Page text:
JAZZ: 8,003 ON-BALL SCREENS, 60.5 SOLID SCREEN%

JAZZ: 7,204 OFF-BALL SCREENS, 75.6 SOLID SCREEN%

The Jazz rank 1st in total on-ball screens and 7th in total off-ball screens. They have the second-highest screen rate in the league at 1.40 Set Screens per Chance, behind only the Charlotte Hornets at 1.41 Set Screens per Chance. The drop off between 2nd place and 3rd place (0.11) is the same as the distance between 3rd and 9th place. The Stifle Tower, Rudy Gobert, leads the team in Set Screen Points per 100 Chances at 9.9 (league average for power forwards and centers = 7.7) with a total Set Screen Outcome Efficiency of 12.6 percent (league average for power forwards and centers = 15.0 percent). While Utah sets screens at the highest rate, they rank 21st in Set Screen Points per 100 Chances at 13.8 (league average = 15.0) and dead last in overall Set Screen Outcome Efficiency at 10.8 percent (league average = 13.2 percent). Utah's 27th-ranked Solid Screen% during on-ball screens puts a damper on their scoring efficiency because they lack big men that shoot as often as Orlando's big men. The Jazz also have the highest number of off-ball screens where they give no effort (268), so despite their high screen rate, Utah has a harder time translating screens into points and solid offensive looks.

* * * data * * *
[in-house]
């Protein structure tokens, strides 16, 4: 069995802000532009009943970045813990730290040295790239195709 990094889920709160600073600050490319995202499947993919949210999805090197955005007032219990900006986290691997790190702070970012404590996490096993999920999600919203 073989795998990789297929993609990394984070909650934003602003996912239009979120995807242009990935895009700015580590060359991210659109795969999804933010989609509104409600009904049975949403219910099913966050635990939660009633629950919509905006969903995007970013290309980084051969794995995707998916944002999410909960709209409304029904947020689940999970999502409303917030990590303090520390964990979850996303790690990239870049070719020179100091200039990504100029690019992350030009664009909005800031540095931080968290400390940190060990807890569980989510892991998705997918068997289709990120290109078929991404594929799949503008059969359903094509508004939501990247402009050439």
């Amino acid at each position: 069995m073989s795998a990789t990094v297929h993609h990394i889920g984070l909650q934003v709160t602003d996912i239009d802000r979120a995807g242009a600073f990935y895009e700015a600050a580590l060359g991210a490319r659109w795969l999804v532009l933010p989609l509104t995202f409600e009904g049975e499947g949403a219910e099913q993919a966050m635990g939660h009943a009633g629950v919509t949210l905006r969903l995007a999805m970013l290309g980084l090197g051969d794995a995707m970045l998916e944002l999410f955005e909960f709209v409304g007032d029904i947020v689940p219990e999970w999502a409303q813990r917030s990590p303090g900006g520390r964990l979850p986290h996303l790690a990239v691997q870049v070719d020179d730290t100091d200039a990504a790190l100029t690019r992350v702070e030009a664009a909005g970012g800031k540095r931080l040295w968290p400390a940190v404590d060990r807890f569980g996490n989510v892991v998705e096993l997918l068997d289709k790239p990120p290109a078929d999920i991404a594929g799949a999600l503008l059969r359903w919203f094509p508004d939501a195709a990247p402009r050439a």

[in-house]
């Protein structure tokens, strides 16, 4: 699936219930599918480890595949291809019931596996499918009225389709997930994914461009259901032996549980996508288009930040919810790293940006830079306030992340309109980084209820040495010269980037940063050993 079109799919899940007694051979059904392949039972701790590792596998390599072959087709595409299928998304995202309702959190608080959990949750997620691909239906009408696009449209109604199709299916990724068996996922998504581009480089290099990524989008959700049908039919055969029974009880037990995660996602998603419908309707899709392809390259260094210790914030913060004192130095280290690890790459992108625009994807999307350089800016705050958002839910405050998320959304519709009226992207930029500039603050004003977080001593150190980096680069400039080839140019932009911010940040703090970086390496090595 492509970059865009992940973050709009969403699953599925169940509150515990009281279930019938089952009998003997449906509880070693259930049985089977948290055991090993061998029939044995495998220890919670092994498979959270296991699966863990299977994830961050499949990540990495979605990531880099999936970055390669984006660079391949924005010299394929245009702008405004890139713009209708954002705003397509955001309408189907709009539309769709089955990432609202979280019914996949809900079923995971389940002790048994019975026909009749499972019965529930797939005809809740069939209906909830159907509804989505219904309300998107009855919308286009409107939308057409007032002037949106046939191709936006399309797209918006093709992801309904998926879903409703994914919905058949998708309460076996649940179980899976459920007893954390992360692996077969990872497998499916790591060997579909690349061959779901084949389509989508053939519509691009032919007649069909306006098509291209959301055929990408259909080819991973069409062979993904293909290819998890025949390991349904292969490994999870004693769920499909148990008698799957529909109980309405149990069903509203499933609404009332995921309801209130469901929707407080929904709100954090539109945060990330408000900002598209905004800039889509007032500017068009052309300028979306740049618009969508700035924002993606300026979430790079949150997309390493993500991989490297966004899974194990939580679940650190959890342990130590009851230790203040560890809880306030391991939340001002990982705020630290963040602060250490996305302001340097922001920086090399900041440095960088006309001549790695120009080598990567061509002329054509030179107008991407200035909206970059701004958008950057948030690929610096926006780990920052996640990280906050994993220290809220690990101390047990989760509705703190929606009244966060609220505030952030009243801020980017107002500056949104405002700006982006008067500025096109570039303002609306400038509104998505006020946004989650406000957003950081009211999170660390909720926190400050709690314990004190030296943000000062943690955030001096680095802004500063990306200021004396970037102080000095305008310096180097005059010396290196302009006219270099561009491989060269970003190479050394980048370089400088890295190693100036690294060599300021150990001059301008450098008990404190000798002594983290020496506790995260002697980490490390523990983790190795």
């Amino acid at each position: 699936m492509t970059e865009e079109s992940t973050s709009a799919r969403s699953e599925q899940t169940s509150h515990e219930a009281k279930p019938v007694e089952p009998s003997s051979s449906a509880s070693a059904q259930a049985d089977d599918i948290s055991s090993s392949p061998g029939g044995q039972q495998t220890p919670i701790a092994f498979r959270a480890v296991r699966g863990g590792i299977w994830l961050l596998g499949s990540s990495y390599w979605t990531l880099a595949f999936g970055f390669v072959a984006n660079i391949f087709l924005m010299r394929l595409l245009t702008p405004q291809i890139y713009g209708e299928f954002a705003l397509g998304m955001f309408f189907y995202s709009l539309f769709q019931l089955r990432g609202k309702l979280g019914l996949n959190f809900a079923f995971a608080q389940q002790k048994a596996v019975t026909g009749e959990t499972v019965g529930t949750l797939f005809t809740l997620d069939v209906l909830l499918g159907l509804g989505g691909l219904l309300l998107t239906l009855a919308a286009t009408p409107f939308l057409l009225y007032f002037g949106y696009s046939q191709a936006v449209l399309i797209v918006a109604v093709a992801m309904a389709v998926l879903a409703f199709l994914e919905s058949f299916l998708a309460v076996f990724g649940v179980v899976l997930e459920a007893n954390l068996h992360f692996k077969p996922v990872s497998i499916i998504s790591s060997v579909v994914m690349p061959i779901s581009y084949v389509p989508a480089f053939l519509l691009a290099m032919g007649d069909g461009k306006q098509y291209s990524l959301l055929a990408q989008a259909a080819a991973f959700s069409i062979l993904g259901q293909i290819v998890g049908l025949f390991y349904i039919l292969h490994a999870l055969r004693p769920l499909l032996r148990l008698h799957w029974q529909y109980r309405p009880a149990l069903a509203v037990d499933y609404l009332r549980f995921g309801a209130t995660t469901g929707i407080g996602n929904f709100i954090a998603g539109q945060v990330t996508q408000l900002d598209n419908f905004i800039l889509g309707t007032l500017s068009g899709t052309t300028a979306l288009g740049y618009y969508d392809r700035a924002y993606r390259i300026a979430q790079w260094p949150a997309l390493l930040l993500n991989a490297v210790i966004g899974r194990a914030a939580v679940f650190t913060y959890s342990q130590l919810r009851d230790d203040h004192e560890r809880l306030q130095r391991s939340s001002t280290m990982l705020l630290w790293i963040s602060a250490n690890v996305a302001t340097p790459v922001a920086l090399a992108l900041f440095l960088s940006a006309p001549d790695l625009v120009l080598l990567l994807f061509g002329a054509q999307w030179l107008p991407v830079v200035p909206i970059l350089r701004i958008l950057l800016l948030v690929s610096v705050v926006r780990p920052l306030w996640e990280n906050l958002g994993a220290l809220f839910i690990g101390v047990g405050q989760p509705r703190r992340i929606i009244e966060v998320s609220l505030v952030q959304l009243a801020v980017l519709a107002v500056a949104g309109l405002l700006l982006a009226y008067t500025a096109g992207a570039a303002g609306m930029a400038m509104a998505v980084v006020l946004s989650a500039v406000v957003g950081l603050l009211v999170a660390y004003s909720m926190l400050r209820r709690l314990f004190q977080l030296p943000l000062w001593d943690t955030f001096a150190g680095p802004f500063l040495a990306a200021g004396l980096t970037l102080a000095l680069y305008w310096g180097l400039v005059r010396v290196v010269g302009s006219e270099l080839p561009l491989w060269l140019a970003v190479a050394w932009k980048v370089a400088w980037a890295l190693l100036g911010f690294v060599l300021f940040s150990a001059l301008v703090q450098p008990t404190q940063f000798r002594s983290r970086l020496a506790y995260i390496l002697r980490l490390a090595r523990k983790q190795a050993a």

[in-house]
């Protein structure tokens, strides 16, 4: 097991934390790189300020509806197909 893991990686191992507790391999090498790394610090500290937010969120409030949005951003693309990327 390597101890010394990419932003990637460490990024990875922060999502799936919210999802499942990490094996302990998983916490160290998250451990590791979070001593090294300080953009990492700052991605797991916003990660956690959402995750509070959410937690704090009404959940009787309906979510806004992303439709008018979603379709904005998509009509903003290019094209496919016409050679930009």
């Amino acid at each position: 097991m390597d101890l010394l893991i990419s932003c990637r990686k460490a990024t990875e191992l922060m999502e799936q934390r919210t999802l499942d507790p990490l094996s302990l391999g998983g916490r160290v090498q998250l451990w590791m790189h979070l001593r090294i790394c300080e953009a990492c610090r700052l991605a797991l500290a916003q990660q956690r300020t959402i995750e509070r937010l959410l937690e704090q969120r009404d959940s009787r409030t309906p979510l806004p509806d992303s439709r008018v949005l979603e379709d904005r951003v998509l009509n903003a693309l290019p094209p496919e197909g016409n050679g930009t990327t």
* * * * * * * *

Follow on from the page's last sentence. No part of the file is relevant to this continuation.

CLIPPERS: 7,275 ON-BALL SCREENS, 67.5 SOLID SCREEN%

CLIPPERS: 4,183 OFF-BALL SCREENS, 76.1 SOLID SCREEN%

The Clippers, like the Magic, have made clear choices based on personnel to heavily tilt their screen distribution toward their star, Chris Paul, who has received the lion's share of L.A.'s on-ball screens at 53.5 percent of the total (3,890, to be exact). Paul's brilliance at point guard is the main reason that Glen Davis (20.7 percent), DeAndre Jordan (21.1 percent), and Blake Griffin (20.3 percent) all rank in the top 5 in Set Screen Outcome Efficiency during the regular season. As a result, the Clippers have led the league throughout the season in both Set Screen Points per 100 Chances at 19.6 as well as overall Set Screen Outcome Efficiency of 17.5 percent. L.A.'s screening efficiency was their offensive engine throughout the season, and it translated into the playoffs before their improbable collapse against the Rockets.